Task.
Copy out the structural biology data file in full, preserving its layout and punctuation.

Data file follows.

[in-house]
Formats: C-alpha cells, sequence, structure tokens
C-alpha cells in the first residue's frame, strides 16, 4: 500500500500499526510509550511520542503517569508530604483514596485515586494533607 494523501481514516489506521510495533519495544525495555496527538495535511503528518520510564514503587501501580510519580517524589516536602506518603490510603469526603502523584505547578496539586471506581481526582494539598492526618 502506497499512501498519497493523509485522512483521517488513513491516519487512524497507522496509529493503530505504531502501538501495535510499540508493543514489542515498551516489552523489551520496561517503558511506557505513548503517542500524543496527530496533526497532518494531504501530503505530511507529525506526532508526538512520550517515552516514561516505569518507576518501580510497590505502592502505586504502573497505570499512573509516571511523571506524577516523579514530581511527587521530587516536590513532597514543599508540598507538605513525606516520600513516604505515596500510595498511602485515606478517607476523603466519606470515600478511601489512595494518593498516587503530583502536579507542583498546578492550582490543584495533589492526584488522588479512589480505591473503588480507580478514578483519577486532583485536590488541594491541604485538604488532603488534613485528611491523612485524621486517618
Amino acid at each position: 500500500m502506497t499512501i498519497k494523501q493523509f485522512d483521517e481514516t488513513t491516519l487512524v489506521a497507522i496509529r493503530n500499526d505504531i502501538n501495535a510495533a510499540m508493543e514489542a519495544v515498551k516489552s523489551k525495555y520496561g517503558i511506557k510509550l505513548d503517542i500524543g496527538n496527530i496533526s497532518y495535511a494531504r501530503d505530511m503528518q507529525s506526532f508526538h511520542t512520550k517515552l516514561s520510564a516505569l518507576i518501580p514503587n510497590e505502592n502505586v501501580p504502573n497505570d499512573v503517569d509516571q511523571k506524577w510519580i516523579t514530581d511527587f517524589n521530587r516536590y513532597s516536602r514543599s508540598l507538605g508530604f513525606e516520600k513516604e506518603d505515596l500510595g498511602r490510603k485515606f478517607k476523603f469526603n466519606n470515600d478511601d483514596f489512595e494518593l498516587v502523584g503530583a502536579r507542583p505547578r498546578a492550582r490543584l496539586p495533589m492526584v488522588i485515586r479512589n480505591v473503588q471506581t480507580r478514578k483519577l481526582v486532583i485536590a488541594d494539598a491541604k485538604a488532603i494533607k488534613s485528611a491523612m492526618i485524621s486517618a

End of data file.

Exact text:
[in-house]
Formats: C-alpha cells, sequence, structure tokens
C-alpha cells in the first residue's frame, strides 16, 4: 500500500500499526510509550511520542503517569508530604483514596485515586494533607 494523501481514516489506521510495533519495544525495555496527538495535511503528518520510564514503587501501580510519580517524589516536602506518603490510603469526603502523584505547578496539586471506581481526582494539598492526618 502506497499512501498519497493523509485522512483521517488513513491516519487512524497507522496509529493503530505504531502501538501495535510499540508493543514489542515498551516489552523489551520496561517503558511506557505513548503517542500524543496527530496533526497532518494531504501530503505530511507529525506526532508526538512520550517515552516514561516505569518507576518501580510497590505502592502505586504502573497505570499512573509516571511523571506524577516523579514530581511527587521530587516536590513532597514543599508540598507538605513525606516520600513516604505515596500510595498511602485515606478517607476523603466519606470515600478511601489512595494518593498516587503530583502536579507542583498546578492550582490543584495533589492526584488522588479512589480505591473503588480507580478514578483519577486532583485536590488541594491541604485538604488532603488534613485528611491523612485524621486517618
Amino acid at each position: 500500500m502506497t499512501i498519497k494523501q493523509f485522512d483521517e481514516t488513513t491516519l487512524v489506521a497507522i496509529r493503530n500499526d505504531i502501538n501495535a510495533a510499540m508493543e514489542a519495544v515498551k516489552s523489551k525495555y520496561g517503558i511506557k510509550l505513548d503517542i500524543g496527538n496527530i496533526s497532518y495535511a494531504r501530503d505530511m503528518q507529525s506526532f508526538h511520542t512520550k517515552l516514561s520510564a516505569l518507576i518501580p514503587n510497590e505502592n502505586v501501580p504502573n497505570d499512573v503517569d509516571q511523571k506524577w510519580i516523579t514530581d511527587f517524589n521530587r516536590y513532597s516536602r514543599s508540598l507538605g508530604f513525606e516520600k513516604e506518603d505515596l500510595g498511602r490510603k485515606f478517607k476523603f469526603n466519606n470515600d478511601d483514596f489512595e494518593l498516587v502523584g503530583a502536579r507542583p505547578r498546578a492550582r490543584l496539586p495533589m492526584v488522588i485515586r479512589n480505591v473503588q471506581t480507580r478514578k483519577l481526582v486532583i485536590a488541594d494539598a491541604k485538604a488532603i494533607k488534613s485528611a491523612m492526618i485524621s486517618a